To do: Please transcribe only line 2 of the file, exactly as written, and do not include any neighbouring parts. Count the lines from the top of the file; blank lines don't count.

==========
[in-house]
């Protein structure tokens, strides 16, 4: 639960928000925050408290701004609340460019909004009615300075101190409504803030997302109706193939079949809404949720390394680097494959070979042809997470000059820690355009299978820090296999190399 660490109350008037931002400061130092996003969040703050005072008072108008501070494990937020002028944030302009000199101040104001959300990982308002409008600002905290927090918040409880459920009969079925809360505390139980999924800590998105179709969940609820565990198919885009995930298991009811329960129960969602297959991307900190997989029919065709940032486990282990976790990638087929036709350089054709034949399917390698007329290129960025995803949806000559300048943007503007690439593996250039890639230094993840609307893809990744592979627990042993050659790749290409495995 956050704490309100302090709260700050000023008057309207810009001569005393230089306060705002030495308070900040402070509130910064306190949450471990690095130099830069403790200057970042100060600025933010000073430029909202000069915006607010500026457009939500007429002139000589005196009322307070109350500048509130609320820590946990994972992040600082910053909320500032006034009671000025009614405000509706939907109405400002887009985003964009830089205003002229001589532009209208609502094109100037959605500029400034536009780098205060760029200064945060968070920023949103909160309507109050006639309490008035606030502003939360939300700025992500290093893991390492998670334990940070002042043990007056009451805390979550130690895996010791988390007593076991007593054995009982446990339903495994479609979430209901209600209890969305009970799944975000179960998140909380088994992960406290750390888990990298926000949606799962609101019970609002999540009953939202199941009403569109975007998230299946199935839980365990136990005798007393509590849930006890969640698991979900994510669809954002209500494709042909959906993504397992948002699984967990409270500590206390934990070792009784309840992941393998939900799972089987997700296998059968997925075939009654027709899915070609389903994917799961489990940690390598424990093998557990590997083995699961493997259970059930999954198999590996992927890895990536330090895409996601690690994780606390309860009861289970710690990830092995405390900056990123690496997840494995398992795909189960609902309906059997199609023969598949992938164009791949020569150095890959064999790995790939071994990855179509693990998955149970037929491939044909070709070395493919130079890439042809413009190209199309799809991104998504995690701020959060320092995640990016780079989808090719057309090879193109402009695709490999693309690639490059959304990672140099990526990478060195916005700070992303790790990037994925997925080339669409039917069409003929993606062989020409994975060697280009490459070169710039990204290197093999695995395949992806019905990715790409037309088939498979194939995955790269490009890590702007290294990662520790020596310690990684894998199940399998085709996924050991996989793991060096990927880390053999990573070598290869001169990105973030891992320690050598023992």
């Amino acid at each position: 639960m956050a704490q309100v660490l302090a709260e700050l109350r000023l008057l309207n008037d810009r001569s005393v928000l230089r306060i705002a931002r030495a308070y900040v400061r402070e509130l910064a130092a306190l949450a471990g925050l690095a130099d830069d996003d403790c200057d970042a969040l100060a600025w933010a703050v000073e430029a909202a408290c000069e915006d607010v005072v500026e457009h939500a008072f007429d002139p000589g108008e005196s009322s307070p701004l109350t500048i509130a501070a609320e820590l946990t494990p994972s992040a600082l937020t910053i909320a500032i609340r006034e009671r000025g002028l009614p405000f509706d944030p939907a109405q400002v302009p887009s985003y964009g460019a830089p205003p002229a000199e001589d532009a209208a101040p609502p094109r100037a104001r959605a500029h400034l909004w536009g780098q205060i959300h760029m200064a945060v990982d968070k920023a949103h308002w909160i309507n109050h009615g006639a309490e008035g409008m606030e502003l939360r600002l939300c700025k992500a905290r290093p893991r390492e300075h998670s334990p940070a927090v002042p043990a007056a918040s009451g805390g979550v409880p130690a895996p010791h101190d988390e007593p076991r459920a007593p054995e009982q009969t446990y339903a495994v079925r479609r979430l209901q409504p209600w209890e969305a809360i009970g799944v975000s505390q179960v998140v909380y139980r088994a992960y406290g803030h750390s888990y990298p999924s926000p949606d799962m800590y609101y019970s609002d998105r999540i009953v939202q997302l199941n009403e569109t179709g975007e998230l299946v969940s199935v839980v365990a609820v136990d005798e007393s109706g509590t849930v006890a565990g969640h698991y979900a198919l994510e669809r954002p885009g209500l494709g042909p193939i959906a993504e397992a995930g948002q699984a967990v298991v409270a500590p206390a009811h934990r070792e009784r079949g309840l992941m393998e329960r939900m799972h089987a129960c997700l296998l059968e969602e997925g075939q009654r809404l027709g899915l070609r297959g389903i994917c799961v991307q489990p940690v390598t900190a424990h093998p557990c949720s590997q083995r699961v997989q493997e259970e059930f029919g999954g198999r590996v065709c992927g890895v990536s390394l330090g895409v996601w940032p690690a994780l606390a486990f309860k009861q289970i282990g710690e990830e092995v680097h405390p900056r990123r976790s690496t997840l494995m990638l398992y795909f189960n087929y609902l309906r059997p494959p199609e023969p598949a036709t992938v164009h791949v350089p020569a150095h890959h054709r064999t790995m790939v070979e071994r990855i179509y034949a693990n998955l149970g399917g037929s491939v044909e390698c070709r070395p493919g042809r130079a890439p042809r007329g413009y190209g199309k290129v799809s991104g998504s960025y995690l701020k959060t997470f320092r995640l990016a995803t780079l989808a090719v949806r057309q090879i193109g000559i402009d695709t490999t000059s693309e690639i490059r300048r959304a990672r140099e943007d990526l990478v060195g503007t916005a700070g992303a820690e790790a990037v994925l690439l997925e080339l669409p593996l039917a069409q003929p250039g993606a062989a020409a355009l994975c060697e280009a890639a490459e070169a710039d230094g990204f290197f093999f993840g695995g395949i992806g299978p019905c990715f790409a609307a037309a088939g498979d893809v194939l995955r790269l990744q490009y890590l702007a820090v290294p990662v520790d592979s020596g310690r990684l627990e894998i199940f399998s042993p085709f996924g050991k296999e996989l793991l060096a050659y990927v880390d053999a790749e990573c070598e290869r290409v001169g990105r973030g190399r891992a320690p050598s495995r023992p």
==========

């Protein structure tokens, strides 16, 4: 639960928000925050408290701004609340460019909004009615300075101190409504803030997302109706193939079949809404949720390394680097494959070979042809997470000059820690355009299978820090296999190399 660490109350008037931002400061130092996003969040703050005072008072108008501070494990937020002028944030302009000199101040104001959300990982308002409008600002905290927090918040409880459920009969079925809360505390139980999924800590998105179709969940609820565990198919885009995930298991009811329960129960969602297959991307900190997989029919065709940032486990282990976790990638087929036709350089054709034949399917390698007329290129960025995803949806000559300048943007503007690439593996250039890639230094993840609307893809990744592979627990042993050659790749290409495995 956050704490309100302090709260700050000023008057309207810009001569005393230089306060705002030495308070900040402070509130910064306190949450471990690095130099830069403790200057970042100060600025933010000073430029909202000069915006607010500026457009939500007429002139000589005196009322307070109350500048509130609320820590946990994972992040600082910053909320500032006034009671000025009614405000509706939907109405400002887009985003964009830089205003002229001589532009209208609502094109100037959605500029400034536009780098205060760029200064945060968070920023949103909160309507109050006639309490008035606030502003939360939300700025992500290093893991390492998670334990940070002042043990007056009451805390979550130690895996010791988390007593076991007593054995009982446990339903495994479609979430209901209600209890969305009970799944975000179960998140909380088994992960406290750390888990990298926000949606799962609101019970609002999540009953939202199941009403569109975007998230299946199935839980365990136990005798007393509590849930006890969640698991979900994510669809954002209500494709042909959906993504397992948002699984967990409270500590206390934990070792009784309840992941393998939900799972089987997700296998059968997925075939009654027709899915070609389903994917799961489990940690390598424990093998557990590997083995699961493997259970059930999954198999590996992927890895990536330090895409996601690690994780606390309860009861289970710690990830092995405390900056990123690496997840494995398992795909189960609902309906059997199609023969598949992938164009791949020569150095890959064999790995790939071994990855179509693990998955149970037929491939044909070709070395493919130079890439042809413009190209199309799809991104998504995690701020959060320092995640990016780079989808090719057309090879193109402009695709490999693309690639490059959304990672140099990526990478060195916005700070992303790790990037994925997925080339669409039917069409003929993606062989020409994975060697280009490459070169710039990204290197093999695995395949992806019905990715790409037309088939498979194939995955790269490009890590702007290294990662520790020596310690990684894998199940399998085709996924050991996989793991060096990927880390053999990573070598290869001169990105973030891992320690050598023992």